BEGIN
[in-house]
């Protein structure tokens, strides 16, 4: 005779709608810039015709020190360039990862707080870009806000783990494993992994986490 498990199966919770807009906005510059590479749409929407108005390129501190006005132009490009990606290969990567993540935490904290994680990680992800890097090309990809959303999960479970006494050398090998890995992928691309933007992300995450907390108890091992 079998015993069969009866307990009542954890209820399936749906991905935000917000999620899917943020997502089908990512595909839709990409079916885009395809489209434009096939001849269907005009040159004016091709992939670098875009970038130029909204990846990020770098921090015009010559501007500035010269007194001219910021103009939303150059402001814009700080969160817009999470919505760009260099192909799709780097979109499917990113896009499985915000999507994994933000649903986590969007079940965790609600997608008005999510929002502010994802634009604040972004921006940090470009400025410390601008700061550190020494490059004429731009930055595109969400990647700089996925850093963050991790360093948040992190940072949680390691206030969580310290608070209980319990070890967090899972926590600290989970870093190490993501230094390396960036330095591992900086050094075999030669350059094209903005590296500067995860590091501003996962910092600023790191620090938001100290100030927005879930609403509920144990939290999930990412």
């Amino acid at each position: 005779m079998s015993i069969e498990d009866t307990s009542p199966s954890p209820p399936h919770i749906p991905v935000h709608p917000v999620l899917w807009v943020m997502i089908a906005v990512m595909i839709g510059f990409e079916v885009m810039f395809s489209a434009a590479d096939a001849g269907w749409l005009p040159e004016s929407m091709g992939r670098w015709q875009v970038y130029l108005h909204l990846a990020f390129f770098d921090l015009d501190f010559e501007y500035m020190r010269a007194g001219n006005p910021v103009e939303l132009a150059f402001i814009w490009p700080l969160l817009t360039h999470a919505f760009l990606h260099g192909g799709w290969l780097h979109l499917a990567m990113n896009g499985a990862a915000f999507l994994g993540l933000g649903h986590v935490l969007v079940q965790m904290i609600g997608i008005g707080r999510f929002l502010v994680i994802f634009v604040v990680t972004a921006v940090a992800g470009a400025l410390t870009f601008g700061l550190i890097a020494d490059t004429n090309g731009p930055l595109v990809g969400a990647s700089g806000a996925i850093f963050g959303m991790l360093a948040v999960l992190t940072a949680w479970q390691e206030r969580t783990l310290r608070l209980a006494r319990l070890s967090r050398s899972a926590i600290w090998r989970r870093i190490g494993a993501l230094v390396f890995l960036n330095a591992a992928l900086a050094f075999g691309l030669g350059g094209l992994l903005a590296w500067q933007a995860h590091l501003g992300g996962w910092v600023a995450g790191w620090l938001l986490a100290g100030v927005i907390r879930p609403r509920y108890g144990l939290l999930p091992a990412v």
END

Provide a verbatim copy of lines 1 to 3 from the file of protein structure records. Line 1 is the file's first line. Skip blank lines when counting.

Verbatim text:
[in-house]
């Protein structure tokens, strides 16, 4: 005779709608810039015709020190360039990862707080870009806000783990494993992994986490 498990199966919770807009906005510059590479749409929407108005390129501190006005132009490009990606290969990567993540935490904290994680990680992800890097090309990809959303999960479970006494050398090998890995992928691309933007992300995450907390108890091992 079998015993069969009866307990009542954890209820399936749906991905935000917000999620899917943020997502089908990512595909839709990409079916885009395809489209434009096939001849269907005009040159004016091709992939670098875009970038130029909204990846990020770098921090015009010559501007500035010269007194001219910021103009939303150059402001814009700080969160817009999470919505760009260099192909799709780097979109499917990113896009499985915000999507994994933000649903986590969007079940965790609600997608008005999510929002502010994802634009604040972004921006940090470009400025410390601008700061550190020494490059004429731009930055595109969400990647700089996925850093963050991790360093948040992190940072949680390691206030969580310290608070209980319990070890967090899972926590600290989970870093190490993501230094390396960036330095591992900086050094075999030669350059094209903005590296500067995860590091501003996962910092600023790191620090938001100290100030927005879930609403509920144990939290999930990412």
């Amino acid at each position: 005779m079998s015993i069969e498990d009866t307990s009542p199966s954890p209820p399936h919770i749906p991905v935000h709608p917000v999620l899917w807009v943020m997502i089908a906005v990512m595909i839709g510059f990409e079916v885009m810039f395809s489209a434009a590479d096939a001849g269907w749409l005009p040159e004016s929407m091709g992939r670098w015709q875009v970038y130029l108005h909204l990846a990020f390129f770098d921090l015009d501190f010559e501007y500035m020190r010269a007194g001219n006005p910021v103009e939303l132009a150059f402001i814009w490009p700080l969160l817009t360039h999470a919505f760009l990606h260099g192909g799709w290969l780097h979109l499917a990567m990113n896009g499985a990862a915000f999507l994994g993540l933000g649903h986590v935490l969007v079940q965790m904290i609600g997608i008005g707080r999510f929002l502010v994680i994802f634009v604040v990680t972004a921006v940090a992800g470009a400025l410390t870009f601008g700061l550190i890097a020494d490059t004429n090309g731009p930055l595109v990809g969400a990647s700089g806000a996925i850093f963050g959303m991790l360093a948040v999960l992190t940072a949680w479970q390691e206030r969580t783990l310290r608070l209980a006494r319990l070890s967090r050398s899972a926590i600290w090998r989970r870093i190490g494993a993501l230094v390396f890995l960036n330095a591992a992928l900086a050094f075999g691309l030669g350059g094209l992994l903005a590296w500067q933007a995860h590091l501003g992300g996962w910092v600023a995450g790191w620090l938001l986490a100290g100030v927005i907390r879930p609403r509920y108890g144990l939290l999930p091992a990412v």